King and Emperor by Harry Harrison. Chapter 27, 28, 29, 30

The bishop of Carcassonne, who had made great efforts to collect all such material entering his diocese and root out all transmitters of it, finally sent all he could find together to his Archbishop in Lyons, and asked for help against the spread of heresy in writing. He was condemned severely for allowing such material to exist. No other bishopric had recorded so much, and most none at all, he was told. His see must be rotten with loss of faith. And if the sheep are poxed and scabby, railed the Archbishop, who shall we blame but their shepherd? Look to Besançon! You will find no heresy there.

The bishop of Besançon, indeed, had obtained not only the Occitan but also the Latin version of the pamphlet, and had read both through with care, several times. The bishop was poor, by now, having had to pay a year’s revenues into the Emperor’s coffers for the brawl with the baron of Béziers. Besides that, his back still smarted from the days of scourging he had had to endure from a grinning German prior, till the money arrived, money acquired at a ruinous rate of interest to put an end to the scourgings. In any case the bishop had not one widow mistress, but a small stable of young women. Their constant pregnancies were almost a despair to him, so many children to be provided for, left for adoption in the church if the mother would agree, but so often she did not, found in food and clothing while they were young and furnished with dowries or apprentice-payments as they grew up. The thought that pleasure might not lead to children, even with young women, and that young women might be pleasured satisfactorily even by a man past the flush of youth, if that man knew the secrets of the carezza—this fascinated the bishop to a degree that no fear of heresy might quash. The fate of his brother of Carcassonne only rubbed the point home.

The truth was that in the whole of the Langue d’Oc, as in their kindred realm of Catalonia beyond the mountains, Christianity had shallow roots. At the first coming of the Faith in Roman limes, the Church had taken hold in the towns, where the urban classes followed the fashions of Rome and of the Empire, and where bishops could be appointed from noble families who saw the Church as another way of consolidating power over land, through its written leases, its acceptance of donations which paid no tax to the secular authorities but still might be kept within the family. Outside the towns were the pagani, in Latin, those who dwelt on the pagus, the land. In Italian the word became paesano, in French paysan—the peasant, the one who dwelt on the land, the one outside the Church. The three meanings were at bottom the same meaning. The Church meant little to the country-people, except as a force from the towns that from time to time disrupted their lives. In Northern France, in Germany, one might meet the enthusiasm of the convert or the Crusader. In the South, Mary was hard to tell from Minerva of ancient Rome or the three nameless Ladies the Celts had worshiped generations before, before the pagani were made to learn their poor and garbled Latin. Nor was the Easter procession easy to tell from the age-old weeping for Adonis, the legionary cult of sacrificing the ram, or lamb, to Mithras. In a land where written books were rare, and what they said was taken literally as gospel, there was little inherited resistance to the seeds that Shef and Solomon and Svandis had sown: but there was fertile soil in abundance.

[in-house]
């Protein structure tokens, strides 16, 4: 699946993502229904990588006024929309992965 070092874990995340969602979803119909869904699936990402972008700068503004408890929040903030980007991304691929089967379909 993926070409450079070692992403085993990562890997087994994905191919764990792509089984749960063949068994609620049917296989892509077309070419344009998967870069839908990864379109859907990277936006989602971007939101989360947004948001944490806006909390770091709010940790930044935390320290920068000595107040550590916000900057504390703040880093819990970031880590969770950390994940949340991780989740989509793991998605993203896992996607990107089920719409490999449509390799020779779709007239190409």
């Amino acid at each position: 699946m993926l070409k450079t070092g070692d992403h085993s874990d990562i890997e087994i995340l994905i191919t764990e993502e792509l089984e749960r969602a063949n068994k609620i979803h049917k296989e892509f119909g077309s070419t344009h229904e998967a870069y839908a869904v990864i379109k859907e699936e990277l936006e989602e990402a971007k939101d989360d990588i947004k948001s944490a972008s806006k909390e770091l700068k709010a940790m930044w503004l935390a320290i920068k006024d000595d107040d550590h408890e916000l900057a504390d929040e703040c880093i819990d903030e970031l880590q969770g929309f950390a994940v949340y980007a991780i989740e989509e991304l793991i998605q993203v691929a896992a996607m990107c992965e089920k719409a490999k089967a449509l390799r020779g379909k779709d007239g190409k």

In Andalusia, a different situation, but no more stable. Islam had not set foot in the Iberian peninsula till the year 711, when the Ummayads landed at Gibraltar, or Jeb el-Tarik in their tongue, burned their boats, and were told by their leader, “The sea is behind you and the unbelievers in front of you. Truly you shall conquer or die!” And conquer they did, overthrowing the short-lived rule of the Germanic Vandals who gave Andalusia its name and taking their place as rulers. Beneath the veneer of Vandal or Arab aristocracy, however, the mass of the Iberian population remained the same. Most of them were converted from the Christianity of the late Roman Empire without great difficulty, attracted by the benign rule of Islam, which remained free of the desperate and deadly theological squabbles of Rome and Byzantium and demanded no more than the shahada, the five daily prayers, abstention from wine and from pork.

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